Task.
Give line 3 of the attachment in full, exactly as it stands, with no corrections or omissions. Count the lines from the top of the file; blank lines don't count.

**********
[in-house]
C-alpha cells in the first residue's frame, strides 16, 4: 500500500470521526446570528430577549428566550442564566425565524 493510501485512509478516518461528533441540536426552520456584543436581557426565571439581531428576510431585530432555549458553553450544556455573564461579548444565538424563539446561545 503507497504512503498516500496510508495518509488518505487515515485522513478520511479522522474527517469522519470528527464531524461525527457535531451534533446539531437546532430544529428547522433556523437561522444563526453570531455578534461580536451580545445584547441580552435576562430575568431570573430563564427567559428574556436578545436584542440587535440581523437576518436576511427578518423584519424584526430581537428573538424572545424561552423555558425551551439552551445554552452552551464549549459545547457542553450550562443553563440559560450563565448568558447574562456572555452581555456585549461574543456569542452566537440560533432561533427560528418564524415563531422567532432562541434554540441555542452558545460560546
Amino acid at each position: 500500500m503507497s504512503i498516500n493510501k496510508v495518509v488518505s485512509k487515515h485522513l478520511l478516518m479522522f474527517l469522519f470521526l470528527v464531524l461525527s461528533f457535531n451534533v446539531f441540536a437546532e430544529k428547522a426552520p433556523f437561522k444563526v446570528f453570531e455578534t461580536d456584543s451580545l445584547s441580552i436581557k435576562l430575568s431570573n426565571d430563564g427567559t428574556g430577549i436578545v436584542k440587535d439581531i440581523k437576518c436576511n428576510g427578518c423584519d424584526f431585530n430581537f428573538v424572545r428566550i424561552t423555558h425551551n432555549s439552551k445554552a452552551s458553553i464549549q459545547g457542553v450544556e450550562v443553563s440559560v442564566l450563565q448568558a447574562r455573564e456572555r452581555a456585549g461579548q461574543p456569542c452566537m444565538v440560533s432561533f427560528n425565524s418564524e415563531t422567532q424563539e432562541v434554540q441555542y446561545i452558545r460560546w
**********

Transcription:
Amino acid at each position: 500500500m503507497s504512503i498516500n493510501k496510508v495518509v488518505s485512509k487515515h485522513l478520511l478516518m479522522f474527517l469522519f470521526l470528527v464531524l461525527s461528533f457535531n451534533v446539531f441540536a437546532e430544529k428547522a426552520p433556523f437561522k444563526v446570528f453570531e455578534t461580536d456584543s451580545l445584547s441580552i436581557k435576562l430575568s431570573n426565571d430563564g427567559t428574556g430577549i436578545v436584542k440587535d439581531i440581523k437576518c436576511n428576510g427578518c423584519d424584526f431585530n430581537f428573538v424572545r428566550i424561552t423555558h425551551n432555549s439552551k445554552a452552551s458553553i464549549q459545547g457542553v450544556e450550562v443553563s440559560v442564566l450563565q448568558a447574562r455573564e456572555r452581555a456585549g461579548q461574543p456569542c452566537m444565538v440560533s432561533f427560528n425565524s418564524e415563531t422567532q424563539e432562541v434554540q441555542y446561545i452558545r460560546w